Sleep Disturbances: Sleep disturbances occur during the toddler years for the same reasons as the developmental disturbances of the toddler. There are several types.
The first type is a related to feelings of abandonment. During the second year of life, children are still vulnerable to separations from primary care givers. Falling asleep means leaving Mom and Dad. In addition, as fears and nightmares begin to appear during the third year of life, the toddler resists going to sleep because of her inability to distinguish fantasy from reality. To the toddler, the tiger in the closet is real!
“Zack, it’s time for bed now. That was a great bedtime story, wasn’t it? I want you to stay in bed tonight and not ask for drinks like you did last night. Mom and Dad will be in the living room. We’ll check on you before we go to bed.”
The second type of sleep disturbance is related to the emergence of new abilities. Toddlers do not want to give up the pleasure of practicing these new- found skills. As always, the solution is mature adult judgment and consistent firmness.
The situation may be managed as follows. A regular bedtime should be established during the first year of life. As the second year progresses, the routine leading up to bedtime may be expanded to include a small snack, a bath, and a few quiet minutes with Mom or Dad reading from a favorite book. This shifts the focus from intense motor activity to a calm mental activity. Despite the intentional “winding down,” the “moment of truth” arrives as the parent says good night, turns off the light, and leaves the bedroom. Screams of protest inevitably follow, if only for a few seconds or minutes.
Predictable requests for a drink of water or another story should be gently, but consistently, refused. If this limit is enforced calmly, but firmly and, day after day, the toddler will gradually her her parents’ expectations. And a peaceful bedtime routine will be established.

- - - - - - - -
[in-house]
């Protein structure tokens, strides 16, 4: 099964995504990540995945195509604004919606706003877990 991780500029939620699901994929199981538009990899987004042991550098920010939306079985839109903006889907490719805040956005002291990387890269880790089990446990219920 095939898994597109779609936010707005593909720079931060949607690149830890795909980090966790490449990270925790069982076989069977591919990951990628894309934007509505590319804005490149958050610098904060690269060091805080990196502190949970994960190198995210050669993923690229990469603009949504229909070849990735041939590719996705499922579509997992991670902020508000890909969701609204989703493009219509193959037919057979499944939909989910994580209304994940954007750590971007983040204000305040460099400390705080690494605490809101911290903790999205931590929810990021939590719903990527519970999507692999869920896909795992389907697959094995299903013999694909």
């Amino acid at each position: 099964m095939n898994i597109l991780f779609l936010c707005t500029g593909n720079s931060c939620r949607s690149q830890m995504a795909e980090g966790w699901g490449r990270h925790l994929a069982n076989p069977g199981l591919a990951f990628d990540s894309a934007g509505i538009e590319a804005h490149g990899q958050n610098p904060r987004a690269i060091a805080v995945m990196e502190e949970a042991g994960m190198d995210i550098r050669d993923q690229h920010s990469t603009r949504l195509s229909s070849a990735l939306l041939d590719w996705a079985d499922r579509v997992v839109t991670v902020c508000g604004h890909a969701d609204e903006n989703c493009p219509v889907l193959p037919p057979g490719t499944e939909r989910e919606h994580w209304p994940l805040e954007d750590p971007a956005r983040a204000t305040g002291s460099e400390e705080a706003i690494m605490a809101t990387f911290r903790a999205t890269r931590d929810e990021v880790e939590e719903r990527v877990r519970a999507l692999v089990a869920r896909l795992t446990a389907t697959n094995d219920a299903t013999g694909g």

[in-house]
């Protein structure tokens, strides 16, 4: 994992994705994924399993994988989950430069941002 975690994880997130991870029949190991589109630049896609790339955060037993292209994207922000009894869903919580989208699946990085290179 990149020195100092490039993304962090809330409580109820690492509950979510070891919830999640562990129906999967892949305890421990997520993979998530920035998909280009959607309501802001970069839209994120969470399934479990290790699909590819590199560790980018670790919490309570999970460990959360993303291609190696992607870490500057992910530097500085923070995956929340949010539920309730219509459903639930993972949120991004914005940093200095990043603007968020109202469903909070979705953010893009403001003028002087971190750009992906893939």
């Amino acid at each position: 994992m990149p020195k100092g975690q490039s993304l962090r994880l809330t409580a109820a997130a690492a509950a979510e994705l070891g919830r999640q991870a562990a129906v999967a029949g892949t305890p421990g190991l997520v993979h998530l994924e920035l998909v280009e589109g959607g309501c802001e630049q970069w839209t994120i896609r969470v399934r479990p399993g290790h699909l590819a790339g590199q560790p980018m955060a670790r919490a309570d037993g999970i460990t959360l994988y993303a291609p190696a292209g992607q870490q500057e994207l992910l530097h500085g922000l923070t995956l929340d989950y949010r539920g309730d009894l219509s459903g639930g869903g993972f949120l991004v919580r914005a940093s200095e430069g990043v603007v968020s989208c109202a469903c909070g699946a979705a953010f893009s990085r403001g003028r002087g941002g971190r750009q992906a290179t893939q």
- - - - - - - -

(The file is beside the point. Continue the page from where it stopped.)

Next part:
The third type of sleep disturbance is related to the developing capacity to control impulses and internalize parental demands and restrictions, while at the same time fearing loss of control of those recently-mastered urges. As the toddler regresses and starts to fall asleep, his still- tenuous ability to control impulses, as well as his newly- acquired physical capabilities (bowel and bladder control) diminish. The toddler experiences as a threat to her inner sense of calmness and stability.
Nearly all children will attempt to sleep in the parents’ bed instead of their own. They can be quite ingenious in their efforts to persuade Mom and Dad. However, when parents take infants into their bed on a regular basis, they create an expectation which may be very difficult to change in the second or third year of life. Sleeping with parents can make the separation-individuation process more difficult for the toddler. And it undoubtedly puts a monkey wrench in their parents’ sex lives.
When should children sleep in their own bed? Always.
At two o’clock in the morning Isabel enters her parents’ bedroom. “Isabel, what are you doing in here? OK, I’ll take you to the bathroom. But then you have to go back to your own bed. You know that this is Mommy and Daddy’s bed. You have a great room of your own.”